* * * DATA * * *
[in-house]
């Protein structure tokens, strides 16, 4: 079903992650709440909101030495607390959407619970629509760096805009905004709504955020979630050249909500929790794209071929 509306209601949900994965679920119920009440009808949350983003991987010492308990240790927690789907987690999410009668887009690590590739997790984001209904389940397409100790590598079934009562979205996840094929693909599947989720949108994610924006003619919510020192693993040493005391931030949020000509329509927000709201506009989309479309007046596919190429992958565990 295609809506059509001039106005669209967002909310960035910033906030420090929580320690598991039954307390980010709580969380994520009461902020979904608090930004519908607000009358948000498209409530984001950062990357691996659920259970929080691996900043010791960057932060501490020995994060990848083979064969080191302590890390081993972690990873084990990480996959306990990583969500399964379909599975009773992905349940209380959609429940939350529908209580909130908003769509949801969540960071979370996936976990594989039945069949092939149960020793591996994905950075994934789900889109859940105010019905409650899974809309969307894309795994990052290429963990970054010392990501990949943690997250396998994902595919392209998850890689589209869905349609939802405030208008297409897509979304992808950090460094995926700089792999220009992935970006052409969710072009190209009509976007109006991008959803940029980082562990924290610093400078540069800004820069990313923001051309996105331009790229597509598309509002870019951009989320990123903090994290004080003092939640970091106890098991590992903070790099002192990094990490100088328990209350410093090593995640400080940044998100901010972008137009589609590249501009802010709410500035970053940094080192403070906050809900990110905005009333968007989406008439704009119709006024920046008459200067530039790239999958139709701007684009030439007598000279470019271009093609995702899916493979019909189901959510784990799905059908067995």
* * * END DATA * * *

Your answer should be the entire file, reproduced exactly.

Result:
[in-house]
């Protein structure tokens, strides 16, 4: 079903992650709440909101030495607390959407619970629509760096805009905004709504955020979630050249909500929790794209071929 509306209601949900994965679920119920009440009808949350983003991987010492308990240790927690789907987690999410009668887009690590590739997790984001209904389940397409100790590598079934009562979205996840094929693909599947989720949108994610924006003619919510020192693993040493005391931030949020000509329509927000709201506009989309479309007046596919190429992958565990 295609809506059509001039106005669209967002909310960035910033906030420090929580320690598991039954307390980010709580969380994520009461902020979904608090930004519908607000009358948000498209409530984001950062990357691996659920259970929080691996900043010791960057932060501490020995994060990848083979064969080191302590890390081993972690990873084990990480996959306990990583969500399964379909599975009773992905349940209380959609429940939350529908209580909130908003769509949801969540960071979370996936976990594989039945069949092939149960020793591996994905950075994934789900889109859940105010019905409650899974809309969307894309795994990052290429963990970054010392990501990949943690997250396998994902595919392209998850890689589209869905349609939802405030208008297409897509979304992808950090460094995926700089792999220009992935970006052409969710072009190209009509976007109006991008959803940029980082562990924290610093400078540069800004820069990313923001051309996105331009790229597509598309509002870019951009989320990123903090994290004080003092939640970091106890098991590992903070790099002192990094990490100088328990209350410093090593995640400080940044998100901010972008137009589609590249501009802010709410500035970053940094080192403070906050809900990110905005009333968007989406008439704009119709006024920046008459200067530039790239999958139709701007684009030439007598000279470019271009093609995702899916493979019909189901959510784990799905059908067995």